Rather than trying to land a blockbuster deal in a much shorter window than usual, multiple NFL players decided to walk away from the game that made them household names this year. The limbo created by the lockout left many players in poor shape with little time to adjust to the resolution that allowed the preseason to begin this week. Others just couldn't find a team willing to spend the money to retain their services. Certain teams decided the conditions of the post-lockout world were more conducive to rebuilding their teams rather than reinventing them. Retirement became a better option for some players than signing a low-ball deal with a team having little to no chance of making the playoffs this season.

The huge free agent pool teams had to choose from this year created a climate where player trades were outnumbered by acquisitions. Some of the bigger names were easy to get lost in the mix of available talent. Salary cap concerns were also likely a factor in causing some players to go out to pasture.

For Former Cincinatti Bengals Quarterback Carson Palmer, it was easier to leave the team and the sport for good than it was to deal with the team's management. Having one of his top targets in Chad Ochocinco get shipped off to play in New England could have also helped speed his departure. Palmer was not exactly in the prime of his career, but he also wasn't completely shot, either.

A bigger surprise was 27-year-old Linebacker Channing Crowder hanging up his cleats. The Miami Dolphins drafted Crowder in 2005, and he was slated to make $2.5 million with the team this year. They released him instead. He reportedly visited New England for a physical before making his final decision, but there's no word that his exit is injury or health related. As a Dolphin Crowder recorded 469 tackles (343 solo). The Patriots are still in search of a new linebacker or two after releasing Tully Banta-Cain, but Crowder is off the market. Crowder is confident that leaving the league is his best choice and told local Miami news outlets that he saved most of the money he's earned in the NFL over the years.

Right Tackle Damien Woody quit the NFL earlier this month after 12 seasons as an offensive lineman. He has a geniune backup plan, though. He's set to join ESPN as an NFL studio analyst. The former Jets, Lions and Patriots player is known for his quick wit and formidable size. He spent his last three years with the New York Jets. Woody was drafted by the Patriots in the first round out of Boston College in 1999. He helped New England win two Super Bowls. This year he might watch and comment on them wining another one from the broadcast booth.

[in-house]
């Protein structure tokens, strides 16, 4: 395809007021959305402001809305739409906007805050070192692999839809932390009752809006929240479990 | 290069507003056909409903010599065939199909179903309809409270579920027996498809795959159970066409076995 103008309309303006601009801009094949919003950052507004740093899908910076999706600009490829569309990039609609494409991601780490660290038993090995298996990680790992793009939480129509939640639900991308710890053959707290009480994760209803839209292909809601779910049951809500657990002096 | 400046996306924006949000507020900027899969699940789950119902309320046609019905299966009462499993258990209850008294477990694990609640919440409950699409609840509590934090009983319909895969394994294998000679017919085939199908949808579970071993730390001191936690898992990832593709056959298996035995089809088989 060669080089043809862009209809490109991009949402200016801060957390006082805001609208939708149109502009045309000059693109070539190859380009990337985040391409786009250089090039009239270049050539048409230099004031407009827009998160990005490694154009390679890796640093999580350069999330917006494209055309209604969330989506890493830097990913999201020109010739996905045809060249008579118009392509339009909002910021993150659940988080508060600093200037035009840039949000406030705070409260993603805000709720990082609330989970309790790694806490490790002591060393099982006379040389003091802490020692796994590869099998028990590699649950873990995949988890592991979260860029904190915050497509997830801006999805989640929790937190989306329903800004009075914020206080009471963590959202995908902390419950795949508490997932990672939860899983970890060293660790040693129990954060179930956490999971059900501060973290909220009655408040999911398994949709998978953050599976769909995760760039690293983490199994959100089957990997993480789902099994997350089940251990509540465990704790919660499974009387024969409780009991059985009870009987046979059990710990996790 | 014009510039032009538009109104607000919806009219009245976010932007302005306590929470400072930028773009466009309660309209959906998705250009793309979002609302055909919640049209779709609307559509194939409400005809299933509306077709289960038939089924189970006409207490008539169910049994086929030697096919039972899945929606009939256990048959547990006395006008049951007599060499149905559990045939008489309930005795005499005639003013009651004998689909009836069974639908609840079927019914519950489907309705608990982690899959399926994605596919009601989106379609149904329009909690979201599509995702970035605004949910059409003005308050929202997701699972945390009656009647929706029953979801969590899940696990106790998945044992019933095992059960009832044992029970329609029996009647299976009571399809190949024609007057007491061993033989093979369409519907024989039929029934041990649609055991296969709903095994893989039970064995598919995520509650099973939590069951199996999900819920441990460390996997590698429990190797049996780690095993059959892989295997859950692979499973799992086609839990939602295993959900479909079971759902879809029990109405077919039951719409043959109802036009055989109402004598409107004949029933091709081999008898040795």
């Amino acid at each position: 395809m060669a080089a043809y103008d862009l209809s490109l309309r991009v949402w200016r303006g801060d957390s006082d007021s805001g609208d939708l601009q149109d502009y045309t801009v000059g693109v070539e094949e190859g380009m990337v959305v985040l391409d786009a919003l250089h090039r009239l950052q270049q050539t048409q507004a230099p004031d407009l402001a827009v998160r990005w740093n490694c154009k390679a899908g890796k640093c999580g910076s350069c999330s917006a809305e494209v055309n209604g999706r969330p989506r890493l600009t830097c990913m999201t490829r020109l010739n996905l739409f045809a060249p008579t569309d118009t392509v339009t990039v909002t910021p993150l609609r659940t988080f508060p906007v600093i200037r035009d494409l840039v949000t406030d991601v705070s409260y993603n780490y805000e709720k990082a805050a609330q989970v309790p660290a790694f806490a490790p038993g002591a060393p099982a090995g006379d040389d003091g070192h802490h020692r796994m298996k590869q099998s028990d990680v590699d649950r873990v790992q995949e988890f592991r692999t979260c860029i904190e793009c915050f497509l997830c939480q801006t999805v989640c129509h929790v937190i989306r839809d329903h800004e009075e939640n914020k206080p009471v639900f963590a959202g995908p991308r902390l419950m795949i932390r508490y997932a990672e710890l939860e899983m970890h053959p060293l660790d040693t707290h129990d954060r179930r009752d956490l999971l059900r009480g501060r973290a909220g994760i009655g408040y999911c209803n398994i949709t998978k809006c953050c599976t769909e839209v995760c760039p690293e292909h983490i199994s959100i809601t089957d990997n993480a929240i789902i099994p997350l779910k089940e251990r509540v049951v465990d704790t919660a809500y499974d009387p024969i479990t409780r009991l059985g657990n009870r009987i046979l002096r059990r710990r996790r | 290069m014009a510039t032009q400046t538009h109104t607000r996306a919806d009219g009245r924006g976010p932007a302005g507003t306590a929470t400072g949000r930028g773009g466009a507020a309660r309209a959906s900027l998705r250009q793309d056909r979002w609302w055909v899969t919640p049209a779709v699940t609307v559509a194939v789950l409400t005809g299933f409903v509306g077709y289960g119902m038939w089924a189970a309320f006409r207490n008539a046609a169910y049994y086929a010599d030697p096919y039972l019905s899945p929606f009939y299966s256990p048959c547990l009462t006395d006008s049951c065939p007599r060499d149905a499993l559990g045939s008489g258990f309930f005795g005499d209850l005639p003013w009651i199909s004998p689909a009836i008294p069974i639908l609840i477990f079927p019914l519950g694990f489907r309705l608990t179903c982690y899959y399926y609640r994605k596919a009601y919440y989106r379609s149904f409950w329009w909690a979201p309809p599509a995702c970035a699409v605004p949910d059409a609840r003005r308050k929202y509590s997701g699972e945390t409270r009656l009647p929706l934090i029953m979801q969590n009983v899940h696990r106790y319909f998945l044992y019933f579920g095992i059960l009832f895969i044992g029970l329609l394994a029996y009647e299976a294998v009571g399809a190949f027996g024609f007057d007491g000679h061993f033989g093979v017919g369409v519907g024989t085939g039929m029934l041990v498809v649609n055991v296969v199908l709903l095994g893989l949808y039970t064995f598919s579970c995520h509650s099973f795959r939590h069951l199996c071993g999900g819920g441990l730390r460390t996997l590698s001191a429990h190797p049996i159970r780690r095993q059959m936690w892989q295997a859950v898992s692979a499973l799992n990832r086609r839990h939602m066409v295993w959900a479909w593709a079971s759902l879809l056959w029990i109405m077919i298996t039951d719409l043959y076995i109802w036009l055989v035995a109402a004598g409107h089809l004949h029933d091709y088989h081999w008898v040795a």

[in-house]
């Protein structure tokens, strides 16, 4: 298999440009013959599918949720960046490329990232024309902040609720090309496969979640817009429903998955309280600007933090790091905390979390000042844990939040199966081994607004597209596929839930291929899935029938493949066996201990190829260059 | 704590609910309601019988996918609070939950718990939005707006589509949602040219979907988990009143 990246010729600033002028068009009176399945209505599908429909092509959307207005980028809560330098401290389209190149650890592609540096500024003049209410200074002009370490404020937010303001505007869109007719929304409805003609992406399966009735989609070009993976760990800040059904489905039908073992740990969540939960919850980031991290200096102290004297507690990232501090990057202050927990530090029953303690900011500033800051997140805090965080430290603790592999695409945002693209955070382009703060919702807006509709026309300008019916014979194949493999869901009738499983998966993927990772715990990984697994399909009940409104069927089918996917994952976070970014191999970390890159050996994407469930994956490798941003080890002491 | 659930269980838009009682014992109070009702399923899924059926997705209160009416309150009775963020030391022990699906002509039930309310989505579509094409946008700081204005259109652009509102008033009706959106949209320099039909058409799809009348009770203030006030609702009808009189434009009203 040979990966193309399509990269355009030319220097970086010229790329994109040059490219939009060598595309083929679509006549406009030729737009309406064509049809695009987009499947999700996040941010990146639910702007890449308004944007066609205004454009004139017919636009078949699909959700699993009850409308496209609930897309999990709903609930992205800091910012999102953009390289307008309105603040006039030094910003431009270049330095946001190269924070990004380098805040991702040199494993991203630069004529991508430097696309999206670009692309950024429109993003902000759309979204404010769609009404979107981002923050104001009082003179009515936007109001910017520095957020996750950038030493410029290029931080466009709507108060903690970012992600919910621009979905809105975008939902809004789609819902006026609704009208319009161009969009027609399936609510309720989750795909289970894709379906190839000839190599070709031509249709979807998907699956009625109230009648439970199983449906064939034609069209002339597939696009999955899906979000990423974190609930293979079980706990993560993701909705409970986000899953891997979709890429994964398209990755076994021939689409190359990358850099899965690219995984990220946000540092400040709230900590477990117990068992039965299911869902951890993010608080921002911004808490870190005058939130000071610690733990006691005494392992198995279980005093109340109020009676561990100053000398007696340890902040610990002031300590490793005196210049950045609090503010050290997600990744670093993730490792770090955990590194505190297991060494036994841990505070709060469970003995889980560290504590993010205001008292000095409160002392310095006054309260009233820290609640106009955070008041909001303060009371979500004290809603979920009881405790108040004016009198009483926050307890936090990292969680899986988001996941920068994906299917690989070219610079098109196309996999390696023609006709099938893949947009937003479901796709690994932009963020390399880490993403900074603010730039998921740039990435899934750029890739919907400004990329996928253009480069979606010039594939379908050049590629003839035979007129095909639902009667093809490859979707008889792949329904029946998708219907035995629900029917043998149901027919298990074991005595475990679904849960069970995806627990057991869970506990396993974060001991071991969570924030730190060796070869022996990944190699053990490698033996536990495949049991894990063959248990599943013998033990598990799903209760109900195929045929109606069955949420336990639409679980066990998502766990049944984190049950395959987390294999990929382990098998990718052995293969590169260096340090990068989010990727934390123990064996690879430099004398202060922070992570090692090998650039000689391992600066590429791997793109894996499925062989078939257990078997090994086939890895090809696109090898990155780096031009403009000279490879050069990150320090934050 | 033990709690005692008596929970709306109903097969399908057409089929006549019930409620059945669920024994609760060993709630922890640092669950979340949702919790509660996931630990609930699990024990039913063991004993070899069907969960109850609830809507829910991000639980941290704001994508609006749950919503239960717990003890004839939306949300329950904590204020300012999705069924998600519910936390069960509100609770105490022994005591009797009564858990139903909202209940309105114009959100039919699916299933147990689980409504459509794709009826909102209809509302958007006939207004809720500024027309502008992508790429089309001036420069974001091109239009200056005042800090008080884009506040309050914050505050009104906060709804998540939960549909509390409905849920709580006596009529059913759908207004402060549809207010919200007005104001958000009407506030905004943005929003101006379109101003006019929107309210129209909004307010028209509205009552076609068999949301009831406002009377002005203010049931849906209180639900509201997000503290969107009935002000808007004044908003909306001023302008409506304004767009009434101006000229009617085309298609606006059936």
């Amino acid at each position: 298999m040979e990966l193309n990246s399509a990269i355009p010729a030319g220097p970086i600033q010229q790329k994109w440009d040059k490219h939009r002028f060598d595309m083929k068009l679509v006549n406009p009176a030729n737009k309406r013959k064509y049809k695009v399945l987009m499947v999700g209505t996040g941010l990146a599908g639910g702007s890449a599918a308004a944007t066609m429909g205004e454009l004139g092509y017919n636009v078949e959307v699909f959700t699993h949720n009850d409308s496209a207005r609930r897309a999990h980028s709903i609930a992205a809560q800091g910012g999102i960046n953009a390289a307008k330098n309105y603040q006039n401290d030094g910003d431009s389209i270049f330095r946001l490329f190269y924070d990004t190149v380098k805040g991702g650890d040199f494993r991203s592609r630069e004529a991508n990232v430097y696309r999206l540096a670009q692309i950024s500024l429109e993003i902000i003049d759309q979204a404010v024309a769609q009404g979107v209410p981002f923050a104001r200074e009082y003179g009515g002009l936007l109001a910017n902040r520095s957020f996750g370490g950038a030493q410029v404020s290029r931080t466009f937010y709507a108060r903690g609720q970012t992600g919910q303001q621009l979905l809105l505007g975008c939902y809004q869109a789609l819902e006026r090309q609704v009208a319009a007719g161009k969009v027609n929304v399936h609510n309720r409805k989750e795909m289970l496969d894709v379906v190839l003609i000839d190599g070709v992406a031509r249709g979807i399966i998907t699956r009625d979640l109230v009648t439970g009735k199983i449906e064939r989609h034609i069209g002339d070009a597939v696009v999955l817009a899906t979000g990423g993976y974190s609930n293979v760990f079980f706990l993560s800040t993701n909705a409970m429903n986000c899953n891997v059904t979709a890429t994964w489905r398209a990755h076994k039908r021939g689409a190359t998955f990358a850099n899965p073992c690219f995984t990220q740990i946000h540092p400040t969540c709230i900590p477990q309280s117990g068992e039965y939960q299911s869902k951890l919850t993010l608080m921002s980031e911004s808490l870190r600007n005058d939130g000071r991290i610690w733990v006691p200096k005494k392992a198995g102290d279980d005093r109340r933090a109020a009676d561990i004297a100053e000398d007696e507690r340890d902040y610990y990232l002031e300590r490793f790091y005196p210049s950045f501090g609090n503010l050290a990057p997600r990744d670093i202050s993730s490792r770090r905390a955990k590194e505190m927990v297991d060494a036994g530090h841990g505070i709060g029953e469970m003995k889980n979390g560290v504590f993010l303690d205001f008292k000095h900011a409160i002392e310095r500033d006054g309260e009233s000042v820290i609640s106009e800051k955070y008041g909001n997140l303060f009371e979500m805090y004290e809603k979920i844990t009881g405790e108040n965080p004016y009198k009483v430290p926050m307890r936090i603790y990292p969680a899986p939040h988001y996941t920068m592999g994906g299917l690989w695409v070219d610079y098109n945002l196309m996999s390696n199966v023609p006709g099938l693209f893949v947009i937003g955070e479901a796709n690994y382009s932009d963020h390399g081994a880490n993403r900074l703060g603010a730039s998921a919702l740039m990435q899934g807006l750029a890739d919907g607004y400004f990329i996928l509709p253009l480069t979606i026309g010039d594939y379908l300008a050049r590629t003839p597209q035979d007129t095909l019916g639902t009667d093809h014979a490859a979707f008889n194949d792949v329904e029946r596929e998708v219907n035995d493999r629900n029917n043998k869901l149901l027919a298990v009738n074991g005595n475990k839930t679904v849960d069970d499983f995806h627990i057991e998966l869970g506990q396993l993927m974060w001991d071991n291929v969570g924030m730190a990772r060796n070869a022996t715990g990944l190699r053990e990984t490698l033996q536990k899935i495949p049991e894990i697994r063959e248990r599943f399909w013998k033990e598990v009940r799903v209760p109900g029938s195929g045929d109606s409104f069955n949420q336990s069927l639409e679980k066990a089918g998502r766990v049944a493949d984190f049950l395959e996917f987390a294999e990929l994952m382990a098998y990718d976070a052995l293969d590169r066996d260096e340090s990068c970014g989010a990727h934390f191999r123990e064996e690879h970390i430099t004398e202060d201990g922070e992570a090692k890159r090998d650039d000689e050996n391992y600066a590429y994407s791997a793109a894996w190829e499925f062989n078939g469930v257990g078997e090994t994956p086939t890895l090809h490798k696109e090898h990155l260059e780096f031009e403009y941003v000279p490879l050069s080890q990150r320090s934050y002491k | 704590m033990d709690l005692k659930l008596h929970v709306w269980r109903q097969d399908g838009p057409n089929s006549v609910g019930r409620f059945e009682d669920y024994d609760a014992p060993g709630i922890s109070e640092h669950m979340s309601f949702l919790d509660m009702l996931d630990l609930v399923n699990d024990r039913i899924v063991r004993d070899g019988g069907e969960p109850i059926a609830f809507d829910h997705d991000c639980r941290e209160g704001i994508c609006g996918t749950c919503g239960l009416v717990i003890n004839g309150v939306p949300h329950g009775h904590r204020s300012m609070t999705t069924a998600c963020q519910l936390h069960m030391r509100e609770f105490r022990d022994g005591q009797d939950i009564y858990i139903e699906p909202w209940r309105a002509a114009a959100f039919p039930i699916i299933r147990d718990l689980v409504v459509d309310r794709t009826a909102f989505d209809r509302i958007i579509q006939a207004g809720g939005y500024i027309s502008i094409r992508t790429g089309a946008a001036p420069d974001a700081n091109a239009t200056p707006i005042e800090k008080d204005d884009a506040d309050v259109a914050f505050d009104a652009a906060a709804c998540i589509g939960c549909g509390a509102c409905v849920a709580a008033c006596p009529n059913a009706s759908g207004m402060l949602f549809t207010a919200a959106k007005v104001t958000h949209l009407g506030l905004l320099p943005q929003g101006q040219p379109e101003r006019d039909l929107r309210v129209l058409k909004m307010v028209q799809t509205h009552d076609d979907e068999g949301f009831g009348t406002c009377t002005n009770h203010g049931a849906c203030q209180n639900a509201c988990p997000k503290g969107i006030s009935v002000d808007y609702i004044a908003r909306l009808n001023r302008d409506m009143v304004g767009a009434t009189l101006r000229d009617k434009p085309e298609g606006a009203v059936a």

Polarizing Receiver Randy Moss had his share of ups and downs in the NFL, but there were at least two teams willing to sign him this season. Some saw his retirement announcement as a play to increase the offers coming his way, but when the Eagles and Patriots had talks with him none of the contracts they presented were appealing enough to prevent his leaving the league completely. Moss couldn't find a home after the Patriots let him go and replaced him with Deion Branch, but his teammates had nothing but nice things to say about Moss when he departed the squad. Moss himself showed great respect for his old team and likely would have been ecstatic to play for them again if they really needed him to. Signing Chad Ochocinco made that prospect much less likely, though. The Eagles were still showing interest in Moss even after his retirement announcement, but their recent signing of Ex-Giant Steve Smith pretty much eliminated any shot of Moss coming back this year.

Another NFL Retiree, Jerry Rice, will work with ex-Patriots Coach Bill Parcels at ESPN this year. Rice left the league a long time ago at the end of a very lucrative and long career. He ripped Moss for leaving so much on the table when he heard of Randy's retirement. Another NFL analyst will leave his media post for the field of play as one of the only players to actually vacate retirement since the lifting of the lockout. Tiki Barber had a positive workout with the Miami Dolphins and flirted with the possibility of signing with the Pittsburgh Steelers, but nothing is set in stone for the running back just yet.

The lockout resolution hashed out multiple contentious issue, but one problem still looming is how to take care of retirees. There is an ongoing lawsuit led by Hall of Famer Carl Eller that seeks to arrange for the NFL to share billions of dollars in yearly revenue with retirees as well as active players. If the suit is successful this year's retirees could wind up collecting cash without even having to play a single snap.


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